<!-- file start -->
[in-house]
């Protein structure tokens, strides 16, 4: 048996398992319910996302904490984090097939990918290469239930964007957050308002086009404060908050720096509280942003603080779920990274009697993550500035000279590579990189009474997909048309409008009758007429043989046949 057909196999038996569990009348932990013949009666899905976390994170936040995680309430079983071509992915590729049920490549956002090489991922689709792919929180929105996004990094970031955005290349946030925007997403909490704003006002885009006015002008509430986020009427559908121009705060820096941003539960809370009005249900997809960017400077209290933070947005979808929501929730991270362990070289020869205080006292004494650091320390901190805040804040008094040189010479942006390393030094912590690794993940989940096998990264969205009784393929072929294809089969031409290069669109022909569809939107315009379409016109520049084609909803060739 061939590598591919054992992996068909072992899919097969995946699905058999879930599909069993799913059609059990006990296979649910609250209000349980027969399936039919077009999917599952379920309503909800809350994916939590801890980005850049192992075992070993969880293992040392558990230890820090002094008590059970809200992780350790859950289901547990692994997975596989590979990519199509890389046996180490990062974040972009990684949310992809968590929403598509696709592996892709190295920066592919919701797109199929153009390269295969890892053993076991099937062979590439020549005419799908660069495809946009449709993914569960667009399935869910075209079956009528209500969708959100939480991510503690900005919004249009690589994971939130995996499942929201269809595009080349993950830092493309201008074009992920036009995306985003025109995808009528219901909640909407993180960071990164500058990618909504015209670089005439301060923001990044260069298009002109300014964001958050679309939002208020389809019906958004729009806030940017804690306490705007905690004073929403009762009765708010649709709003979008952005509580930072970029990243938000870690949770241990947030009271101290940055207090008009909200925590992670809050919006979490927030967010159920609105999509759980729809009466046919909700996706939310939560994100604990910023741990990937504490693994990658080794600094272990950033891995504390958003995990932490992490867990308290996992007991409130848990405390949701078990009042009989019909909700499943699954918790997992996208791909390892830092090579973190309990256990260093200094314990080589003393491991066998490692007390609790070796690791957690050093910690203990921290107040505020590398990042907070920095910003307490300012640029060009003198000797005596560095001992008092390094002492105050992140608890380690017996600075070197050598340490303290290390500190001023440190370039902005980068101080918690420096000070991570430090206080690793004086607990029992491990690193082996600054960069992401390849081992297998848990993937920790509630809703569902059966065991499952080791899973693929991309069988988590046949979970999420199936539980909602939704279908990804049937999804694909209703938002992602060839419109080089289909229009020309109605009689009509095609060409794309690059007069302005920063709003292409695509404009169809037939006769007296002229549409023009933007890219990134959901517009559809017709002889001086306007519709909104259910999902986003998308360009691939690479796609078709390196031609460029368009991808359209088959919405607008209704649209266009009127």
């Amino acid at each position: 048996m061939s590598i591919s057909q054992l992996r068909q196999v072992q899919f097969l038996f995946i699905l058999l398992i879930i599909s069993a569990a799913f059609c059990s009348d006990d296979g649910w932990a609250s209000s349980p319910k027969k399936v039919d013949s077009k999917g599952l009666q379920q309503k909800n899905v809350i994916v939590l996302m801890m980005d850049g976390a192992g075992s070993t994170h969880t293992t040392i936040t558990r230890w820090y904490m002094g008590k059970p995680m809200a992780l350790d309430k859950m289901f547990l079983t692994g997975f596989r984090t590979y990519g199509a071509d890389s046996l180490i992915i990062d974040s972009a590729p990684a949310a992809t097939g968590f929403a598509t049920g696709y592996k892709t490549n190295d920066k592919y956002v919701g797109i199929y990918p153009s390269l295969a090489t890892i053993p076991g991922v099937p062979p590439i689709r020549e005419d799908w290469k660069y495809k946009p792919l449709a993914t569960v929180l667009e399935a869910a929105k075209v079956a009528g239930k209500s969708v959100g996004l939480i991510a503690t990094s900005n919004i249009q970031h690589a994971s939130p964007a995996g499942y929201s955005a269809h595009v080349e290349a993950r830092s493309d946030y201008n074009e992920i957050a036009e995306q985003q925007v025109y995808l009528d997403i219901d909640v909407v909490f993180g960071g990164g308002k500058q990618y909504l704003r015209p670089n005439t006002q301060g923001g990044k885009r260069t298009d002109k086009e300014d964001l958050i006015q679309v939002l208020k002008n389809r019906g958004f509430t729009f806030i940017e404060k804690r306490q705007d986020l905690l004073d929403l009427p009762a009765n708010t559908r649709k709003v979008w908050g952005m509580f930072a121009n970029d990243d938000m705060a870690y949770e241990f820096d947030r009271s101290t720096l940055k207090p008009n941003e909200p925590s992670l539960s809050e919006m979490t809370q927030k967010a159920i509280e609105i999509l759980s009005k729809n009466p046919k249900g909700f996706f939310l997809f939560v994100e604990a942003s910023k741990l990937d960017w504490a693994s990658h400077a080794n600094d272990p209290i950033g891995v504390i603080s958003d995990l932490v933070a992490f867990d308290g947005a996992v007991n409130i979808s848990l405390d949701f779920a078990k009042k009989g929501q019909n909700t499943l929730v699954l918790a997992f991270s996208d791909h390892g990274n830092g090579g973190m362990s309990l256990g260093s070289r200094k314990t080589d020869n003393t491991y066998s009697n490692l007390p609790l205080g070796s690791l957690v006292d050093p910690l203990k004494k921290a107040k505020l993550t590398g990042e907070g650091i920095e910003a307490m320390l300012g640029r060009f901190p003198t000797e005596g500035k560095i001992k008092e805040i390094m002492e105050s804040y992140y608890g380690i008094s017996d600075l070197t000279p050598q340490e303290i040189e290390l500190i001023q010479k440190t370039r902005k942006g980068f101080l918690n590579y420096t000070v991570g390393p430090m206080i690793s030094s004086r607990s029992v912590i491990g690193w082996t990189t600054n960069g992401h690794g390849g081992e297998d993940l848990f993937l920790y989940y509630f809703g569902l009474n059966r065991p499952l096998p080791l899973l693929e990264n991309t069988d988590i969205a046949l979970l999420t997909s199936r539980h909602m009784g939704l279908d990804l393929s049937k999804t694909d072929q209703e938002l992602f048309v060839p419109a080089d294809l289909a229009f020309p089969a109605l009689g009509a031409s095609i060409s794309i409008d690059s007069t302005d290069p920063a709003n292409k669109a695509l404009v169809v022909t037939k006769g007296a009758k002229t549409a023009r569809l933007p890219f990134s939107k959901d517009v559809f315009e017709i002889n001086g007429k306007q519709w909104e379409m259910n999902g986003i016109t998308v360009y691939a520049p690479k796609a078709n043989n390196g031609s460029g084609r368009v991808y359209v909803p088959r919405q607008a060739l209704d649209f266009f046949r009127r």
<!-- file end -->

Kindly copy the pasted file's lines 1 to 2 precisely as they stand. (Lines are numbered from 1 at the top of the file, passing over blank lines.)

[in-house]
């Protein structure tokens, strides 16, 4: 048996398992319910996302904490984090097939990918290469239930964007957050308002086009404060908050720096509280942003603080779920990274009697993550500035000279590579990189009474997909048309409008009758007429043989046949 057909196999038996569990009348932990013949009666899905976390994170936040995680309430079983071509992915590729049920490549956002090489991922689709792919929180929105996004990094970031955005290349946030925007997403909490704003006002885009006015002008509430986020009427559908121009705060820096941003539960809370009005249900997809960017400077209290933070947005979808929501929730991270362990070289020869205080006292004494650091320390901190805040804040008094040189010479942006390393030094912590690794993940989940096998990264969205009784393929072929294809089969031409290069669109022909569809939107315009379409016109520049084609909803060739 061939590598591919054992992996068909072992899919097969995946699905058999879930599909069993799913059609059990006990296979649910609250209000349980027969399936039919077009999917599952379920309503909800809350994916939590801890980005850049192992075992070993969880293992040392558990230890820090002094008590059970809200992780350790859950289901547990692994997975596989590979990519199509890389046996180490990062974040972009990684949310992809968590929403598509696709592996892709190295920066592919919701797109199929153009390269295969890892053993076991099937062979590439020549005419799908660069495809946009449709993914569960667009399935869910075209079956009528209500969708959100939480991510503690900005919004249009690589994971939130995996499942929201269809595009080349993950830092493309201008074009992920036009995306985003025109995808009528219901909640909407993180960071990164500058990618909504015209670089005439301060923001990044260069298009002109300014964001958050679309939002208020389809019906958004729009806030940017804690306490705007905690004073929403009762009765708010649709709003979008952005509580930072970029990243938000870690949770241990947030009271101290940055207090008009909200925590992670809050919006979490927030967010159920609105999509759980729809009466046919909700996706939310939560994100604990910023741990990937504490693994990658080794600094272990950033891995504390958003995990932490992490867990308290996992007991409130848990405390949701078990009042009989019909909700499943699954918790997992996208791909390892830092090579973190309990256990260093200094314990080589003393491991066998490692007390609790070796690791957690050093910690203990921290107040505020590398990042907070920095910003307490300012640029060009003198000797005596560095001992008092390094002492105050992140608890380690017996600075070197050598340490303290290390500190001023440190370039902005980068101080918690420096000070991570430090206080690793004086607990029992491990690193082996600054960069992401390849081992297998848990993937920790509630809703569902059966065991499952080791899973693929991309069988988590046949979970999420199936539980909602939704279908990804049937999804694909209703938002992602060839419109080089289909229009020309109605009689009509095609060409794309690059007069302005920063709003292409695509404009169809037939006769007296002229549409023009933007890219990134959901517009559809017709002889001086306007519709909104259910999902986003998308360009691939690479796609078709390196031609460029368009991808359209088959919405607008209704649209266009009127």